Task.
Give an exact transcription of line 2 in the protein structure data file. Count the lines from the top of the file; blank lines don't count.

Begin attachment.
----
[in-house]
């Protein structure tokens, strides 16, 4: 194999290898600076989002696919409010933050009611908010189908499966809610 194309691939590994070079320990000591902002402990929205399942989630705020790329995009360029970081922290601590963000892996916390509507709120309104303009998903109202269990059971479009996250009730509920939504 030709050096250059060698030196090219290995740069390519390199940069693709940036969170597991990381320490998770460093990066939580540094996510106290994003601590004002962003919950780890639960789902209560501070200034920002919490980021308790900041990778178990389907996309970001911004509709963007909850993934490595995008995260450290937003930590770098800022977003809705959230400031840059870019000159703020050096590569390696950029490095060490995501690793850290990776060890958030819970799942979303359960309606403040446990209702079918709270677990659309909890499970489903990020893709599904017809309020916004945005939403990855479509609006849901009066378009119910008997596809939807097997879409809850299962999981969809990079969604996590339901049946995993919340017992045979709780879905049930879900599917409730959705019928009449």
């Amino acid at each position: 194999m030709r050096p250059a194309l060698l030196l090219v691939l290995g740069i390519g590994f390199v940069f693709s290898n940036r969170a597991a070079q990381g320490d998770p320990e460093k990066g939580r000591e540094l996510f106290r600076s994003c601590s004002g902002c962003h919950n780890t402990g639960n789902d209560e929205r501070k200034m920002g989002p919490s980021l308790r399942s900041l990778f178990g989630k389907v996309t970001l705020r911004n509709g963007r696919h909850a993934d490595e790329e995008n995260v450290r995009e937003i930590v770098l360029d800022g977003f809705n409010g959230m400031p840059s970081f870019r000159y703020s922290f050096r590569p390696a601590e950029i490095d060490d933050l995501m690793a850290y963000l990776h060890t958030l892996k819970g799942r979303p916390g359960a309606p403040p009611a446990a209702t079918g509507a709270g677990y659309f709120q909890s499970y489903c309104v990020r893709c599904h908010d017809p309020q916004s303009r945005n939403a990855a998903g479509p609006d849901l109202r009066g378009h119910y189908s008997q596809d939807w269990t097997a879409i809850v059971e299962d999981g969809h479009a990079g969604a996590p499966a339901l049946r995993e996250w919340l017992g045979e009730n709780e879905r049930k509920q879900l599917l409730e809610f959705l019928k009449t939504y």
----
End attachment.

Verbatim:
């Protein structure tokens, strides 16, 4: 194999290898600076989002696919409010933050009611908010189908499966809610 194309691939590994070079320990000591902002402990929205399942989630705020790329995009360029970081922290601590963000892996916390509507709120309104303009998903109202269990059971479009996250009730509920939504 030709050096250059060698030196090219290995740069390519390199940069693709940036969170597991990381320490998770460093990066939580540094996510106290994003601590004002962003919950780890639960789902209560501070200034920002919490980021308790900041990778178990389907996309970001911004509709963007909850993934490595995008995260450290937003930590770098800022977003809705959230400031840059870019000159703020050096590569390696950029490095060490995501690793850290990776060890958030819970799942979303359960309606403040446990209702079918709270677990659309909890499970489903990020893709599904017809309020916004945005939403990855479509609006849901009066378009119910008997596809939807097997879409809850299962999981969809990079969604996590339901049946995993919340017992045979709780879905049930879900599917409730959705019928009449």